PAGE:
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Beaumont Laboratory

Methemoglobin in Blood (MET HGB)

Met Hb, Hemiglobin, EPIC: LAB5349, SOFT: MHGB

Specimen Collection Criteria

Collect (preferred specimen): One Dark Green-top Lithium or Sodium Heparin tube. (Minimum Whole Blood: 0.5 mL)
Also acceptable:
One blood gas syringe (see Blood Gas Procedure below).*

Do NOT use Light Green Plasma Separator (PST) tubes.

Blood Gas specimens should ONLY be collected at the Farmington Hills, Grosse Pointe, Royal Oak, or Troy Hospital Campuses. Specimens should NOT be collected at any other Beaumont Laboratory drawsite, Nursing Home, or Outreach office.

Blood Gas Procedure: 

  • A 1 mL or 3 mL plastic syringe containing dry heparin is usually used to collect the specimen.
  • At least 1-2 mL (0.3 mL for pediatric patients) of blood is needed to ensure proper assay.
  • Arterial specimens are collected by a physician, nurse, or respiratory therapist.
  • For specimens collected by syringe, any air bubbles present in the syringe must be immediately expelled, the needle removed, and the syringe tightly capped. The syringe is rolled between the palms of the hands to ensure mixing.
    • Note: The Radiometer safePico Self-fill™ syringe has a metal ball to ensure homogeneous mixing when the syringe is rolled between the palms of the hands.
  • Characterization of oxygen enrichment, at the time of arterial puncture, is required. This may be expressed as FiO2 fractional inspired oxygen concentration provided (e.g., 0.50), FiO2% (e.g., 50%), room air, or nasal cannula flow rate in liters per minute. The FiO2 must be noted on the requisition or entered as part of the electronic order for any arterial blood gas specimens. FiO2 is not required for venous blood gas orders.
  • The specimen must be properly labeled.
  • Place on wet ice for transport. Ice and Specimen must be kept separated.
    • Suggested: Place specimen in front pocket of the biohazard bag. Place ice in zip lock section of biohazard bag.
  • The specimen must be transported immediately to the STAT Laboratory (Royal Oak) or to the Chemistry Laboratory (Farmington Hills, Troy and Grosse Pointe).  

Physician Office/Drawsite Specimen Preparation

Lithium or Sodium Heparin tubes only.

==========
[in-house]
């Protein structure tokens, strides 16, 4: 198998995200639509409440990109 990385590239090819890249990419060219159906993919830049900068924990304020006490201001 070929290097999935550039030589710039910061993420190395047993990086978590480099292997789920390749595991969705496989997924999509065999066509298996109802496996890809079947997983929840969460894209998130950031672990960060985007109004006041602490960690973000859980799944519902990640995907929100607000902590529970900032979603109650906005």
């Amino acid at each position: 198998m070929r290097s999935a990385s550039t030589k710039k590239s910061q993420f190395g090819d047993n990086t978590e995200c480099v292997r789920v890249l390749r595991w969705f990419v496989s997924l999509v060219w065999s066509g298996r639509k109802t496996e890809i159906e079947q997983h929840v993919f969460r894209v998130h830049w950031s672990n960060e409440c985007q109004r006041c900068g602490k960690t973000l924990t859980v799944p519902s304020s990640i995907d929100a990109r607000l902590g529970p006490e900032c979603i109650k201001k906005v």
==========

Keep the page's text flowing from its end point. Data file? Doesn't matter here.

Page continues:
DO NOT remove Vacutainer® stopper. Arrange for transportation to the Laboratory immediately. Maintain whole blood specimen refrigerated (2-8°C or 36-46°F) prior to transport. (Min: 0.5 mL)

Preparation for Courier Transport

Transport: Whole blood specimen, refrigerated (2-8°C or 36-46°F). (Min: 0.5 mL)

Rejection Criteria

  • Specimens collected in fluoride or oxalate tubes.
  • Clotted specimens.
  • Specimens not collected and processed as indicated. 


Specimen Stability for Testing:

Dark Green-top Heparin Tubes
Room Temperature (20-26°C or 68-78.8°F): Unacceptable
Refrigerated (2-8°C or 36-46°F): 72 hours
Frozen (-20°C/-4°F or below): Unacceptable

Blood Gas Syringes

Room Temperature (20-26°C or 68-78.8°F): Unacceptable
Refrigerated (2-8°C or 36-46°F): 1 hour
Frozen (-20°C/-4°F or below): Unacceptable

Specimen Storage in Department Prior to Disposal:

Dark Green-top tubes: Refrigerated (2-8°C or 36-46°F) for 7 days.
Blood Gases: Specimens are disposed within 8 hours of testing.


Farmington Hills Chemistry Laboratory.
Grosse Pointe Chemistry Laboratory.
Royal Oak STAT Laboratory.
Troy Chemistry Laboratory.


Sunday - Saturday, 24 hours a day.
Routine results available within 4 hours.
STAT results available within 1 hour of receipt in the Laboratory.

Reference Range

0-2 % of total hemoglobin.

Test Methodology

Absorption Spectrophotometry.


Methemoglobin is an inactive, oxidized form of hemoglobin which does not contribute to the oxygen-carrying capacity of blood. Sulfhemoglobin at a concentration of approximately 10% decreases the Met Hgb reading by approximately 3.5%.
Methylene blue in a concentration of approximately 60mg/L blood strongly interferes with Met Hgb measurements, giving falsely low results (-17% for a blood sample with O2SAT=100% and -6% for a sample with O2SAT=0%).
Changes in pH directly influence Met Hgb results. The magnitude of effect depends on the Met Hgb level and the pH change.

Clinical Utility

This assay aids in the diagnosis of methemoglobinemia. Methemoglobinemia, with or without sulfhemogloblinemia, is most commonly encountered as a result of administration of such medications as phenacetin, phenazopyridine, sulfonamides, local anesthetics, dapsone, or following ingestion of nitrites or nitrates. Congenital methemoglobinemias are rare. In congenital methemoglobinemia, the methemoglobin concentration in blood is about 15-20% of total hemoglobin. These patients are mildly cyanotic and asymptomatic. In acquired (toxic) methemoglobinemia, the Met Hgb concentration may be much higher. Symptoms may be severe when methemoglobin is greater than 40% of hemoglobin. Very high methemoglobin concentrations may be fatal.

CPT Code

83055, 83857.

Test Codes


Last Updated


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This directory currently reflects information only for specimens collected and/or processed at the Farmington Hills, Grosse Pointe, Royal Oak, and Troy campuses.